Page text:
7. Both cities live in the shadow of bigger neighbours – Leeds in Bradford’s case and Birmingham in Wolverhampton’s. This has both disadvantages and advantages. One negative is that they feel they are poor relations. Most of the best jobs, shops, restaurants and cultural activities are in Leeds and Birmingham. Wolverhampton has “no night-time economy” said one interviewee. Not that this bothers everybody. One attendee at our huddle, who is a regular at a local pub, said: “I can’t remember the last time I went to Birmingham; I can’t see the point.” But having successful big cities on their doorstep could also be a benefit for Bradford and Wolverhampton – helping them succeed too – particularly if there were joined up economic plans for Yorkshire and the West Midlands. The fact that the cost of living, especially housing, is cheaper in Bradford and Wolverhampton than in their bigger neighbours is a competitive advantage –  although people complain that much housing is low quality.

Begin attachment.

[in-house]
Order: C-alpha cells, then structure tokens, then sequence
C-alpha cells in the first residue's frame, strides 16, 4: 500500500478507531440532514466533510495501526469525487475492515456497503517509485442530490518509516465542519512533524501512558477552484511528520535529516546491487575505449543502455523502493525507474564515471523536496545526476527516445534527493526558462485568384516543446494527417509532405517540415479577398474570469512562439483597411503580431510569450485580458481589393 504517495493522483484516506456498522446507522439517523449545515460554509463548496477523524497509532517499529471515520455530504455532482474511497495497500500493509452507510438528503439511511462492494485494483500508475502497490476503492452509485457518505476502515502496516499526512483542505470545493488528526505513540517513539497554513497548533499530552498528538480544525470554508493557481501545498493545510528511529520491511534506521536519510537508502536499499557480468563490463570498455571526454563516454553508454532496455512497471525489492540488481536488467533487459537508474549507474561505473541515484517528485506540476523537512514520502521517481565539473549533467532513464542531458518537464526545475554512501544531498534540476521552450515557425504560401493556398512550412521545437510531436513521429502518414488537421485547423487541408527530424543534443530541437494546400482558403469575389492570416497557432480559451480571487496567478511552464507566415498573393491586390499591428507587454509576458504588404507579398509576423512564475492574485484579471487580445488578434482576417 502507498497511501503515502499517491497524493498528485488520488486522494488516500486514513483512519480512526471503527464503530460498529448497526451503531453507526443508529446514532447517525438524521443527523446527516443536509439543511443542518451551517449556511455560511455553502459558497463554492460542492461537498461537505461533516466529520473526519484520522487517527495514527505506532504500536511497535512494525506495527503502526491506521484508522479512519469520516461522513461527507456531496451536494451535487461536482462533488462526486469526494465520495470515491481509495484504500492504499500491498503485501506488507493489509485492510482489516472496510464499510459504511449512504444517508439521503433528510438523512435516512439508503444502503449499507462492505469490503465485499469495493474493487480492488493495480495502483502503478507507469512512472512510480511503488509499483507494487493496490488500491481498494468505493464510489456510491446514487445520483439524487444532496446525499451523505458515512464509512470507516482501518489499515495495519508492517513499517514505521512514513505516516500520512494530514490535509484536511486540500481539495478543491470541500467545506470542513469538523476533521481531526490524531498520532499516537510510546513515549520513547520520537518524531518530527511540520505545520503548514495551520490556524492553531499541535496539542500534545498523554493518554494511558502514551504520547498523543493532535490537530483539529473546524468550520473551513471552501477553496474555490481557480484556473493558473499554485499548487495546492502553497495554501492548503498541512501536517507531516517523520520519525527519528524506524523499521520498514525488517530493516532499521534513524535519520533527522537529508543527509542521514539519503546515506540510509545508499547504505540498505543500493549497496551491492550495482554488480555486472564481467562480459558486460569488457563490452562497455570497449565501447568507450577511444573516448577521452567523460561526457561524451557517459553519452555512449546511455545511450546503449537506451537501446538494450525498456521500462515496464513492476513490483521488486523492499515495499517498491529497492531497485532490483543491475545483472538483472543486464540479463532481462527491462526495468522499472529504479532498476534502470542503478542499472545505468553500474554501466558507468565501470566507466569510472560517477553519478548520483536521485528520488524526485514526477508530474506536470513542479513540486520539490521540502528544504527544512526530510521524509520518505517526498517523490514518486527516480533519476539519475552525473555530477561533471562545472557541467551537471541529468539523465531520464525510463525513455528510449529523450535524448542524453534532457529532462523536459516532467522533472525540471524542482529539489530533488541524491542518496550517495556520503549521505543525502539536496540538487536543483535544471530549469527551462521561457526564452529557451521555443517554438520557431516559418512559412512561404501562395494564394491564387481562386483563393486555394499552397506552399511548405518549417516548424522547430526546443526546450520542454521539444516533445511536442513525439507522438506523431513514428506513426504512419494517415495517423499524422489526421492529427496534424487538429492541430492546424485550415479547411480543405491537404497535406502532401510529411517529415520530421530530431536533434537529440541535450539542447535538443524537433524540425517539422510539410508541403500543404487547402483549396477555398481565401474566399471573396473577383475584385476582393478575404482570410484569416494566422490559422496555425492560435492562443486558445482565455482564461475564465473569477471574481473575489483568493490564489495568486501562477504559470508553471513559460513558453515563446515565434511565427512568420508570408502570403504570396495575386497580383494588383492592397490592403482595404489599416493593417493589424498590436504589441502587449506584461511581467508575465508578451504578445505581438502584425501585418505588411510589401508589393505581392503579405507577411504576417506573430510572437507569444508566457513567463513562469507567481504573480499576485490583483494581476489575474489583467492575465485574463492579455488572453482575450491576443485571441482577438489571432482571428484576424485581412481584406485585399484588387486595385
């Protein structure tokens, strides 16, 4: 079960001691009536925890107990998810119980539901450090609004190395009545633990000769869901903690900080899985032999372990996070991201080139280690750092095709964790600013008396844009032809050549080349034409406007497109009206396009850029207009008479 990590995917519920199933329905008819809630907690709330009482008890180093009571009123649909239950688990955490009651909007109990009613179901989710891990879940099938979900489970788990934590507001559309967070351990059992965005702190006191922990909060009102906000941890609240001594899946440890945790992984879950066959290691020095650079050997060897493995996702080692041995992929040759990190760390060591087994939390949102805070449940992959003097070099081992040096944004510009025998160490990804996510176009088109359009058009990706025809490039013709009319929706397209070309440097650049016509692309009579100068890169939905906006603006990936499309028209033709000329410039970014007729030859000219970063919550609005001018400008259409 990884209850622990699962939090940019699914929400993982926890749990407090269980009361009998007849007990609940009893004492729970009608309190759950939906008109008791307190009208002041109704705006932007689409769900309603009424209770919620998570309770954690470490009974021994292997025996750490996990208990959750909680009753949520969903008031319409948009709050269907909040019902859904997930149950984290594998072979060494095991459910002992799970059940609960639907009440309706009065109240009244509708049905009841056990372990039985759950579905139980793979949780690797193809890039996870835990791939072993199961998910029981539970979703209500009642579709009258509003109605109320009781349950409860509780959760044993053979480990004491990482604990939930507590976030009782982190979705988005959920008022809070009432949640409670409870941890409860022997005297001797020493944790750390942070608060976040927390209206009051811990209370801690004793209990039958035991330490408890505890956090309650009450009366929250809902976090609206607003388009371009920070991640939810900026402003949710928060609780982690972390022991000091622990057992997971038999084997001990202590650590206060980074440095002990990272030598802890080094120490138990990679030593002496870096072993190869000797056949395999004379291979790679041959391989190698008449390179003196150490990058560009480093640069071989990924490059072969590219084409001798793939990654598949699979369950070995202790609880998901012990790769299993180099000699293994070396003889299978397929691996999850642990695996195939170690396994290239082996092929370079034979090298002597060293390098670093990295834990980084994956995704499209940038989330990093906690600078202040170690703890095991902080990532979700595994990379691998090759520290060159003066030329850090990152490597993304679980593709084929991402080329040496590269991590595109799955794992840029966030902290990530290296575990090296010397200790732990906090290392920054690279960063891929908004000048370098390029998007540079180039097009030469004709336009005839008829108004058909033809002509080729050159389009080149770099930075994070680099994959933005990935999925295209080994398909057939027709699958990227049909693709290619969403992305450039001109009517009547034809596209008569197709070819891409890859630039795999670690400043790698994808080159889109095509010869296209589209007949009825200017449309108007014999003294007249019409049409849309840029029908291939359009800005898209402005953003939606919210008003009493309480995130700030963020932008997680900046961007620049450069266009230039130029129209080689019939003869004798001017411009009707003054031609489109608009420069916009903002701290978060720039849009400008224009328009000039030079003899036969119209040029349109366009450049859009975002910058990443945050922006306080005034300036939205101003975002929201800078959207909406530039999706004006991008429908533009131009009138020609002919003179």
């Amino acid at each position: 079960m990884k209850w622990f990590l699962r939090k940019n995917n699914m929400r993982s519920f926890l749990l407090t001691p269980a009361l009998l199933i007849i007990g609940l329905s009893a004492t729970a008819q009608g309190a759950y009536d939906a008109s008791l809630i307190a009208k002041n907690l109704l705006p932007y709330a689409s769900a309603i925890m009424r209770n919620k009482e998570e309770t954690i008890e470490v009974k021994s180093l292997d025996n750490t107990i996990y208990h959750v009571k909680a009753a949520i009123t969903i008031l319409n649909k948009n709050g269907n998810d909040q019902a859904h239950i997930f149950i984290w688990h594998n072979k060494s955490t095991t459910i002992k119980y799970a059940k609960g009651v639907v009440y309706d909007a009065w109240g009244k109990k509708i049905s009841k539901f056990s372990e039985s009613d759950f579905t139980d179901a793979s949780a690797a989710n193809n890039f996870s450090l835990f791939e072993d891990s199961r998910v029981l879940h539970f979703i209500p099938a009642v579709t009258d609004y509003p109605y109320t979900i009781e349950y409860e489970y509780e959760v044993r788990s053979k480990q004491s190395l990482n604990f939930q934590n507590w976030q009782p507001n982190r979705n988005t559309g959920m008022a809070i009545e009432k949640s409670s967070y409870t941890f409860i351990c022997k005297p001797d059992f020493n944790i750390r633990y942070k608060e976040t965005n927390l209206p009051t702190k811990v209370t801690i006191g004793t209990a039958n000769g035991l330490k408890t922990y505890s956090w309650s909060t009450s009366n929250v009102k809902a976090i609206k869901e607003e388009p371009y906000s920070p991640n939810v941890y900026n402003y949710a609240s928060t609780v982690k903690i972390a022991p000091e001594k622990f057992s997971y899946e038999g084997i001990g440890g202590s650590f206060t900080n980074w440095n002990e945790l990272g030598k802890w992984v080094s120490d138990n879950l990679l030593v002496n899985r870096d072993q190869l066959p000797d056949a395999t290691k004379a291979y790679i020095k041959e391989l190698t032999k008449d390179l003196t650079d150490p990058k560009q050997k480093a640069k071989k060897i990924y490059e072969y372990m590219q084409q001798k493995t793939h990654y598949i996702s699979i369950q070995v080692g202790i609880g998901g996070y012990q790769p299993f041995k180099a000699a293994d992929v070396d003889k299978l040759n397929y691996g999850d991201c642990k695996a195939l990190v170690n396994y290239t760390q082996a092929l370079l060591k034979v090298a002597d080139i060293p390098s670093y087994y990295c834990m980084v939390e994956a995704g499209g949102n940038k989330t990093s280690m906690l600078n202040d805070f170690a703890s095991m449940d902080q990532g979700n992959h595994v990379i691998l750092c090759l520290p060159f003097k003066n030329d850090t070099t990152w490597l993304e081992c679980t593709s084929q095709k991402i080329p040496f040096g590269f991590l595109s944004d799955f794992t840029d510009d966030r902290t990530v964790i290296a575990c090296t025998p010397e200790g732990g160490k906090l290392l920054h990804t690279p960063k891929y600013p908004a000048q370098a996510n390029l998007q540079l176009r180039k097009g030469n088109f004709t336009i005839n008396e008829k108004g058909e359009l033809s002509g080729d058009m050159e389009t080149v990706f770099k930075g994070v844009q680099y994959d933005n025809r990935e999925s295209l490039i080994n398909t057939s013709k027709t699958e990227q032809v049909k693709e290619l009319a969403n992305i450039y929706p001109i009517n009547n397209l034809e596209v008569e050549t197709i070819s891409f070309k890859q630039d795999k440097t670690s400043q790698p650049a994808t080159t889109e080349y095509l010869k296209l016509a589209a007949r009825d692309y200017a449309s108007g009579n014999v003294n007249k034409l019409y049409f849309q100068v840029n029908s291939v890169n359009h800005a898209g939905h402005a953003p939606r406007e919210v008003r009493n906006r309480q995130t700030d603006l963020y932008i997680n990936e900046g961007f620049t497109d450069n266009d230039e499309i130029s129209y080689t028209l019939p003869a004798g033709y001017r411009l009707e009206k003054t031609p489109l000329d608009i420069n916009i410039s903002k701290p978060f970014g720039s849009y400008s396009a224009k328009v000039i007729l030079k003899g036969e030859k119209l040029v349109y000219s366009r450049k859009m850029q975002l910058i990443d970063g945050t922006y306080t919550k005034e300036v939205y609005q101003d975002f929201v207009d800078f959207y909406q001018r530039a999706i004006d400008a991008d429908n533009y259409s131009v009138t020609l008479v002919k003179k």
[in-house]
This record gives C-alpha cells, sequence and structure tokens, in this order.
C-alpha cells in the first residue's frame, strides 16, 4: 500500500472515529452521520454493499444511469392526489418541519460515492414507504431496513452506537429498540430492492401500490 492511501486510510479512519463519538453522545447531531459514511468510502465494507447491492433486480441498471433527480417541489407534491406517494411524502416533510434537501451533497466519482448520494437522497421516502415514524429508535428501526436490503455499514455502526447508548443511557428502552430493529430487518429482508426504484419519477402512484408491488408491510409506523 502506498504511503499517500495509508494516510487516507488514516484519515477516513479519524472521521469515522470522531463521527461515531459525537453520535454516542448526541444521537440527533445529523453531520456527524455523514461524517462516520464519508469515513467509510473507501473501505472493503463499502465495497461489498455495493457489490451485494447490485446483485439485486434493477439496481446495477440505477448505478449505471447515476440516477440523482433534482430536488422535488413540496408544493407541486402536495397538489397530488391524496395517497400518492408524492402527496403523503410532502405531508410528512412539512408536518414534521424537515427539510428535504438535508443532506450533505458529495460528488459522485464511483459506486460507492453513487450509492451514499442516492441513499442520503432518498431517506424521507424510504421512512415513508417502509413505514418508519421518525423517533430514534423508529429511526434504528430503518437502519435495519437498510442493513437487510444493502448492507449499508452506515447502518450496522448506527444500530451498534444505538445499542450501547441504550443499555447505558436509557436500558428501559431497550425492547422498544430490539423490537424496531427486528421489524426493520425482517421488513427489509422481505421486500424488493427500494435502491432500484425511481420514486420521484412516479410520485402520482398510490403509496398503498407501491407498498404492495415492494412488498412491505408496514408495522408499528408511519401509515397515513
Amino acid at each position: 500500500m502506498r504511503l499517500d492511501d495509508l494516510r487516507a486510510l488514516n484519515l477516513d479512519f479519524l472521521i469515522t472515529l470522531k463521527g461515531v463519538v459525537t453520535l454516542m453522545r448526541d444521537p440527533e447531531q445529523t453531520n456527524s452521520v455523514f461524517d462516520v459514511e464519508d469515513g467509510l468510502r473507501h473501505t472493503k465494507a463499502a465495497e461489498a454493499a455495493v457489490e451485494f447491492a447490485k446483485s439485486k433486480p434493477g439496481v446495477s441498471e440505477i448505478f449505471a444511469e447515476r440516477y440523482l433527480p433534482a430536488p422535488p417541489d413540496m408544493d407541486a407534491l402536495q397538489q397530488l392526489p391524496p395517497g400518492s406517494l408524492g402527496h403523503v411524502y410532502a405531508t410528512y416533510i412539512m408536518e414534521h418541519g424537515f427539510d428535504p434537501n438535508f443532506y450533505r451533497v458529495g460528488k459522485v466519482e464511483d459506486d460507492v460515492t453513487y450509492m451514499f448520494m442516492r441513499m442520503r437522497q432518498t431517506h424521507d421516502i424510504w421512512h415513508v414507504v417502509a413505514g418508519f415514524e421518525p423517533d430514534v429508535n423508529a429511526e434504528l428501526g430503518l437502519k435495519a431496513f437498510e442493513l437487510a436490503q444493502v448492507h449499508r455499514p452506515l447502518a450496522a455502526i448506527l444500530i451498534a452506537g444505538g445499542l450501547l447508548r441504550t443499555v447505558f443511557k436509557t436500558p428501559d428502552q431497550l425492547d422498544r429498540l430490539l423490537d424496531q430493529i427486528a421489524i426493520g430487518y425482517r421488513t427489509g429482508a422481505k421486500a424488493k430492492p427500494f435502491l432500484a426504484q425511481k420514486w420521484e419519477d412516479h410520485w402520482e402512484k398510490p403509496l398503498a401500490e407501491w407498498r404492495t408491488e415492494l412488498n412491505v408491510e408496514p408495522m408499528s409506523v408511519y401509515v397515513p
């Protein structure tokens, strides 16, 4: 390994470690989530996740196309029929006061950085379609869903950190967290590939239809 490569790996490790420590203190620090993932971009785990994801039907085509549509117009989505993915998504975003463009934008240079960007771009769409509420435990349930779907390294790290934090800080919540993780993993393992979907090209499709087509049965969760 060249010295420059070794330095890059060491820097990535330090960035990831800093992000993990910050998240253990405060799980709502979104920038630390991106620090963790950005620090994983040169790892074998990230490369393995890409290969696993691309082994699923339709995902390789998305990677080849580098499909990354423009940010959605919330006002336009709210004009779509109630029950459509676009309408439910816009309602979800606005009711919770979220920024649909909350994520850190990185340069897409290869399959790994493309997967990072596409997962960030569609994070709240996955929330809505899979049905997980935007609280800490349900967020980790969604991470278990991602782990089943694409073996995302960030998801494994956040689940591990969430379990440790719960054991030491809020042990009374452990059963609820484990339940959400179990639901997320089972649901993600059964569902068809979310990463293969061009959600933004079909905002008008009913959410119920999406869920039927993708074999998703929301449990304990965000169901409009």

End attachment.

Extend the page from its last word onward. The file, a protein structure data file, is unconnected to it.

8. Bradford and Wolverhampton are both making efforts to revitalise their city centres – which used to be aesthetically unappealing and lacked good shops. People in both cities point out that many of those with the highest-paying jobs don’t live there or spend their money or leisure time there. “We have people living in Leeds, spending in Leeds, working in Bradford, but spending in Leeds” is a typical comment. This is why recent initiatives to improve the city centres such as Bradford’s City Park, the UK’s largest urban water feature, and the refurbishment of Wolverhampton’s Mander Shopping Centre, are so important. Vibrant city centres will entice people back – and can be one of the factors that could counteract the brain drain that both cities complain about.